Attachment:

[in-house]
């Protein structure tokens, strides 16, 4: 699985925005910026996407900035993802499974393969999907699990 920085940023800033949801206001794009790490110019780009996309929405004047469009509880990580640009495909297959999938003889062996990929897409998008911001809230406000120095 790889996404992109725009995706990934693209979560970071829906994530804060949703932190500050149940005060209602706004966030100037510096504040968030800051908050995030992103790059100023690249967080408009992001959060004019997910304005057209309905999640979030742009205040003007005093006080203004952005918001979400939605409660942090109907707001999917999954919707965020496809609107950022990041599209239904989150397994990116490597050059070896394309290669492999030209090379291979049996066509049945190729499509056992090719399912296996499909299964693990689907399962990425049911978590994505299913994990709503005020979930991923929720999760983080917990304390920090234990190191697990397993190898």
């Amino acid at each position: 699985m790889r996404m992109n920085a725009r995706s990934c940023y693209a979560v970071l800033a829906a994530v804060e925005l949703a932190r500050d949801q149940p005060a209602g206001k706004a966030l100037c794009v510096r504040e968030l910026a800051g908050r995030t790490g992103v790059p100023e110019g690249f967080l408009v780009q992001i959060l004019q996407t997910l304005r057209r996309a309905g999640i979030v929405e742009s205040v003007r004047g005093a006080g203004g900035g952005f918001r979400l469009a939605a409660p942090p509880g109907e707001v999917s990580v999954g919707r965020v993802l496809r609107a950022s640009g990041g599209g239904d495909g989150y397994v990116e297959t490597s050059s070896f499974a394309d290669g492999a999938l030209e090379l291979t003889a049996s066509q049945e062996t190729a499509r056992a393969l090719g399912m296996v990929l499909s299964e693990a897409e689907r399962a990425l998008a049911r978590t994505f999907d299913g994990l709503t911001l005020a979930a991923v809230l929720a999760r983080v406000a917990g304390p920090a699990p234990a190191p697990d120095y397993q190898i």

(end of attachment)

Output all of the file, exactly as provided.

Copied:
[in-house]
């Protein structure tokens, strides 16, 4: 699985925005910026996407900035993802499974393969999907699990 920085940023800033949801206001794009790490110019780009996309929405004047469009509880990580640009495909297959999938003889062996990929897409998008911001809230406000120095 790889996404992109725009995706990934693209979560970071829906994530804060949703932190500050149940005060209602706004966030100037510096504040968030800051908050995030992103790059100023690249967080408009992001959060004019997910304005057209309905999640979030742009205040003007005093006080203004952005918001979400939605409660942090109907707001999917999954919707965020496809609107950022990041599209239904989150397994990116490597050059070896394309290669492999030209090379291979049996066509049945190729499509056992090719399912296996499909299964693990689907399962990425049911978590994505299913994990709503005020979930991923929720999760983080917990304390920090234990190191697990397993190898």
């Amino acid at each position: 699985m790889r996404m992109n920085a725009r995706s990934c940023y693209a979560v970071l800033a829906a994530v804060e925005l949703a932190r500050d949801q149940p005060a209602g206001k706004a966030l100037c794009v510096r504040e968030l910026a800051g908050r995030t790490g992103v790059p100023e110019g690249f967080l408009v780009q992001i959060l004019q996407t997910l304005r057209r996309a309905g999640i979030v929405e742009s205040v003007r004047g005093a006080g203004g900035g952005f918001r979400l469009a939605a409660p942090p509880g109907e707001v999917s990580v999954g919707r965020v993802l496809r609107a950022s640009g990041g599209g239904d495909g989150y397994v990116e297959t490597s050059s070896f499974a394309d290669g492999a999938l030209e090379l291979t003889a049996s066509q049945e062996t190729a499509r056992a393969l090719g399912m296996v990929l499909s299964e693990a897409e689907r399962a990425l998008a049911r978590t994505f999907d299913g994990l709503t911001l005020a979930a991923v809230l929720a999760r983080v406000a917990g304390p920090a699990p234990a190191p697990d120095y397993q190898i």